An Image for Confession
Picture a sinner with dirt all over him. He goes into a confessional. In the ceiling is a showerhead. Above the ceiling (not visible) is an infinite basin of water; this water is God's power. The sinner confesses, and then with the words "Te absolvo", the priest turns the handle that opens the showerhead. Water (God's power) pours out and all the dirt washes off the sinner.
Originally I came up with this image to explain the different senses in which the "power" of the sacrament comes from the priest and from God. The priest has the power to perform the sacrament, because he turns the faucet. Without him, the sacrament doesn't happen. In another sense, the power is God's alone; he is the one actively doing the forgiving. The priest can't make his own water or wash the sinner off with his hands. Later I realized I could use this analogy for another purpose, too, and wrote the following.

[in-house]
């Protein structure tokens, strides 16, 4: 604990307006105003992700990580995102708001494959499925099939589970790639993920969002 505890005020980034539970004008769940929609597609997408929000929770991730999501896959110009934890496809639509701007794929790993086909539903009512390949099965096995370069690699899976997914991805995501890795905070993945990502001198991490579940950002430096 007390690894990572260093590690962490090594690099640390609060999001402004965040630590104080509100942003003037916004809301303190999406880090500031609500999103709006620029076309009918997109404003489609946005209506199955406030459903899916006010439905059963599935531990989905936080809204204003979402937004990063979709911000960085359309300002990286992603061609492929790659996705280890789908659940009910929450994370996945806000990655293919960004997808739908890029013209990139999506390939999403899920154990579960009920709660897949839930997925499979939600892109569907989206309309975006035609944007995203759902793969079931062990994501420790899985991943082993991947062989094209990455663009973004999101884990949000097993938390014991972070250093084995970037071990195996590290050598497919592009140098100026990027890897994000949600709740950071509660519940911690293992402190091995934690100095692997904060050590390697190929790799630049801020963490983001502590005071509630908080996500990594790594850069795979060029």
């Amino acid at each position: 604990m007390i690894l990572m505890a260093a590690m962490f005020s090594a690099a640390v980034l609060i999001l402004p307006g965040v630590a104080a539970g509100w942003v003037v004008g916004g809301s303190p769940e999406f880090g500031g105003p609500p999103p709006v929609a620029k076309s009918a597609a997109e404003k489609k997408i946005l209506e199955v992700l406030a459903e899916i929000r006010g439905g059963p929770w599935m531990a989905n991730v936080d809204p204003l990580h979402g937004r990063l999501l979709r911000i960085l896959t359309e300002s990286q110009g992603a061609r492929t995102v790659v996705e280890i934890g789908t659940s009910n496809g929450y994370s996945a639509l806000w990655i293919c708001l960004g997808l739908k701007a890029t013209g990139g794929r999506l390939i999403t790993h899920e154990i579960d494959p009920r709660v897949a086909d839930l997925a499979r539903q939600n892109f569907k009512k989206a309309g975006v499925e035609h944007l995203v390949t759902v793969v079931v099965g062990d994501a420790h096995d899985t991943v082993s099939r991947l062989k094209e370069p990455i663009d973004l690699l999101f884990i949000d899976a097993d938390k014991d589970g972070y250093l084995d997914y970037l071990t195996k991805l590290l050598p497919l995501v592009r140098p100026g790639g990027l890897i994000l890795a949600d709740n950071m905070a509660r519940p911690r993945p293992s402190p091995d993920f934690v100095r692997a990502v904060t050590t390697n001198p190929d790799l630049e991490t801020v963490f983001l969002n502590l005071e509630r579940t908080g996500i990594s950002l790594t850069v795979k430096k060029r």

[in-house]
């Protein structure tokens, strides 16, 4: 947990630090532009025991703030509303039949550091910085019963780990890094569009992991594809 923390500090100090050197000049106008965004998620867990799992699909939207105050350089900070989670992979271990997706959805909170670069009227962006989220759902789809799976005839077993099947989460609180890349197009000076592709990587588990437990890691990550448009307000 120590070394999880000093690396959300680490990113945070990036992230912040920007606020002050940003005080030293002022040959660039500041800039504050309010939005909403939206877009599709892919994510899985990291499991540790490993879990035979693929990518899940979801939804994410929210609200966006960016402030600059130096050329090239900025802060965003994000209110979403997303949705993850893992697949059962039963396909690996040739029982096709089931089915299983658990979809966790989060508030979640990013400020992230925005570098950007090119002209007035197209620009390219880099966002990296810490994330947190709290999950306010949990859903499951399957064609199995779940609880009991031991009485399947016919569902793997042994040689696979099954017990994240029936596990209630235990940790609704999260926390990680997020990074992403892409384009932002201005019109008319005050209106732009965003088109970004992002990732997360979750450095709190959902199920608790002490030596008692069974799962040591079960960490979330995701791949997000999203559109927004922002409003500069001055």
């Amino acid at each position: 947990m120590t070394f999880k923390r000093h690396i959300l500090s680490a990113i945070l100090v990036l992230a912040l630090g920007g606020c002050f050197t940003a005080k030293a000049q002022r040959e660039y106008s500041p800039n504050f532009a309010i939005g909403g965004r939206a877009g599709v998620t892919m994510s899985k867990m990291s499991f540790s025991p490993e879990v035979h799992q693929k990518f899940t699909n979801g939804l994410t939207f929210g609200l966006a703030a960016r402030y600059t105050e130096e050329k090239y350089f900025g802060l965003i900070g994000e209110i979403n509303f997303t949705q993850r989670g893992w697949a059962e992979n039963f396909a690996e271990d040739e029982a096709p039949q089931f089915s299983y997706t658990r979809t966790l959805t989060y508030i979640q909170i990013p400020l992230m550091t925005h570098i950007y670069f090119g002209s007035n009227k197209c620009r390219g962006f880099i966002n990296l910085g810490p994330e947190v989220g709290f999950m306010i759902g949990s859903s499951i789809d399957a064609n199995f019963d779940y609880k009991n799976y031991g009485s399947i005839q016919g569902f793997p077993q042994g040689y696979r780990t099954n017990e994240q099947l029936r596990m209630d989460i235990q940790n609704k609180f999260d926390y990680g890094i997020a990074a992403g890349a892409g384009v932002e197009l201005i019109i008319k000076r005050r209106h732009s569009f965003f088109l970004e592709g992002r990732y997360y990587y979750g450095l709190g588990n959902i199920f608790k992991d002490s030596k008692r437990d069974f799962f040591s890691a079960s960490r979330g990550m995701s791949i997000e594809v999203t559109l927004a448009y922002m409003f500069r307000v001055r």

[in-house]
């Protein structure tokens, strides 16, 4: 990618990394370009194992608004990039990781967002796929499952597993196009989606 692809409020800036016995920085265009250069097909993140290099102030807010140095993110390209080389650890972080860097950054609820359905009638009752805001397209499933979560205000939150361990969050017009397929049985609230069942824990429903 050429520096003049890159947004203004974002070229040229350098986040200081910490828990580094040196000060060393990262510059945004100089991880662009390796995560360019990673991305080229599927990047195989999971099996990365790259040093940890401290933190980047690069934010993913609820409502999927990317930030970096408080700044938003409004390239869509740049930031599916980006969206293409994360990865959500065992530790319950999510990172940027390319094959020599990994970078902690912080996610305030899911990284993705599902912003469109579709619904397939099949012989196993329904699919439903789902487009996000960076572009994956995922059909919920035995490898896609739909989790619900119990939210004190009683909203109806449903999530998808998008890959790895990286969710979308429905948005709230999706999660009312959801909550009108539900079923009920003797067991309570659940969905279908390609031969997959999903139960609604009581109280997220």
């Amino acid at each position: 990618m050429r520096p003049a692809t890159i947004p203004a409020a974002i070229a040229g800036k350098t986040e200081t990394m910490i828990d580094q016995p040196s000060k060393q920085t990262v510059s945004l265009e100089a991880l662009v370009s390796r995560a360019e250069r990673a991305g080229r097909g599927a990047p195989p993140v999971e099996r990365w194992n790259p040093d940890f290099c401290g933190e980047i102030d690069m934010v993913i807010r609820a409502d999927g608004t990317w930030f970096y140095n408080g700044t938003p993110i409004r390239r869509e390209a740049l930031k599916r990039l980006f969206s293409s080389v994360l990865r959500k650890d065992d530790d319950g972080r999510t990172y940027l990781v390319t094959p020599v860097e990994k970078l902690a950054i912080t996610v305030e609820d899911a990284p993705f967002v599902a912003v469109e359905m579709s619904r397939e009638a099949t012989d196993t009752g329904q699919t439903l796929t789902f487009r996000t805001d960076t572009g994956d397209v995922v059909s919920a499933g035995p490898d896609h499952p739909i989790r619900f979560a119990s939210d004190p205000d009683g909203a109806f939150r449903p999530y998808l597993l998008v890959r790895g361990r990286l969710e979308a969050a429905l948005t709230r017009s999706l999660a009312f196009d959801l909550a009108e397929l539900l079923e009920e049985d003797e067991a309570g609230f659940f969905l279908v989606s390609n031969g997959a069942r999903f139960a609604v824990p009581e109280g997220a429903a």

I also want to extend the shower-stall analogy to explain something else that is sometimes hard for Catholics to get across. We really do believe that God is not limited to the sacraments. In some cases, at his discretion, he can choose to cause a rainfall that will cleanse someone of their sins even though they aren't in a showerstall (i.e. forgiveness outside of confession). If someone doesn't have access to a priest, for instance, God can lovingly choose to make up for that lack. Protestants sometimes leap on this and ask then why do we need confession at all, why not just confess directly to God? But for a Catholic, this is like someone walking past a dozen showerstalls (that God has gone to great effort to build so that we might take a shower whenever we have the least bit of dirt on us) and then expecting God to create a special rainfall for them whenever they ask. Such an attitude fundamentally misses the point, although it can be hard to describe exactly where it goes wrong.